The first proper story I remember reading myself was probably Harry Potter and the Goblet of Fire. I'm not going to count kids books, though Biff, Chip and Kipper will always have their place! I'd put myself in A and E in France trying to do a front flip off a bouncy slide and had to have my lip stitched up. I was bed-bound for a while feeling miserable, at the time my Mum would read to me and my brother in the evenings but I got impatient waiting and started to read ahead on my own! I'd read shorter books before and sections of longer books but I think that was the first time I really immersed myself in a book. It led to me reading a lot more in the future, and from reading I then moved to making my own stories.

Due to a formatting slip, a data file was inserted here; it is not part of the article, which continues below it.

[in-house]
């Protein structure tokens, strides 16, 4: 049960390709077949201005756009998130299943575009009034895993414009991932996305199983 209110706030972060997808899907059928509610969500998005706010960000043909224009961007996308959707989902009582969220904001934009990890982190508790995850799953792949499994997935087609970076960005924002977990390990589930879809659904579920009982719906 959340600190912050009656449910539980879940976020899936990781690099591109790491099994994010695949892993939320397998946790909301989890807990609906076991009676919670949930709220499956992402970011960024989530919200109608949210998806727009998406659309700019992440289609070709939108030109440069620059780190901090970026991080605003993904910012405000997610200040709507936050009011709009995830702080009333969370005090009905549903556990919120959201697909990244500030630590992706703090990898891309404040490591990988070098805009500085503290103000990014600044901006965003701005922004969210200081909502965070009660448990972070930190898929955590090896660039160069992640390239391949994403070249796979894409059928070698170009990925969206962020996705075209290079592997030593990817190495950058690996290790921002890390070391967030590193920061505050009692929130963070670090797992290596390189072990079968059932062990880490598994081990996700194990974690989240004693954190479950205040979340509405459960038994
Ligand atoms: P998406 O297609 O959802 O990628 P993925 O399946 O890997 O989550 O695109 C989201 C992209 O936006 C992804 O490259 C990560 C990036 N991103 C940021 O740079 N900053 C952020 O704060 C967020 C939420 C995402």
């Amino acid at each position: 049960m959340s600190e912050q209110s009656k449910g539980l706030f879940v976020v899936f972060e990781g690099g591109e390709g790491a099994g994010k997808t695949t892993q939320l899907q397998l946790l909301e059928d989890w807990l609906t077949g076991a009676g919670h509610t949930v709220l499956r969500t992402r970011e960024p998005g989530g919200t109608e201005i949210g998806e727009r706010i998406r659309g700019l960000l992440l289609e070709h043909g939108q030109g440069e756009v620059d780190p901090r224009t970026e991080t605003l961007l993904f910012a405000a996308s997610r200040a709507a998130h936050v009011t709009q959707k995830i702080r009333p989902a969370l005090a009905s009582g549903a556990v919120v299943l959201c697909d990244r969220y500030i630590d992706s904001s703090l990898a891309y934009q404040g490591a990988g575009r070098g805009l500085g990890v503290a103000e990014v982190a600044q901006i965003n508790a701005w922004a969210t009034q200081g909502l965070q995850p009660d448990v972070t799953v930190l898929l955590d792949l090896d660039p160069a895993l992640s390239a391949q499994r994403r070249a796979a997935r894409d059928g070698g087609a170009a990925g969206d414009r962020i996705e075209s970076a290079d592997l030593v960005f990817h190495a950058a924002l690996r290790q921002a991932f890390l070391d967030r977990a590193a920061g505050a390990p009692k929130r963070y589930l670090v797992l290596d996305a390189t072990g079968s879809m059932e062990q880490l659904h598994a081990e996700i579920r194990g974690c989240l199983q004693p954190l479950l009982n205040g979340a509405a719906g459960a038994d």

When did you first start writing?
I did some writing in school, but it was whilst at University I'd say I started properly writing. It was plays initially but I soon drifted towards monologues and shorter stories. Writing Darkest Peru was a considerable leap forward, initially started as a short story I decided to push myself and see if I could write a novel. It's a jump I'm glad I attempted.
Where did you grow up, and how did this influence your writing?
I grew up in Suffolk in the UK, close to the beach and surrounded by the countryside. As a result I think I've always been more comfortable writing about nature rather than big cities. I've lived in cities such as London, but there's a difference living in a place and growing up there, knowing it intimately. Living in a small village has also caused me to want to see more of the world, this need to travel and see other worlds is, I believe, reflected in my writing.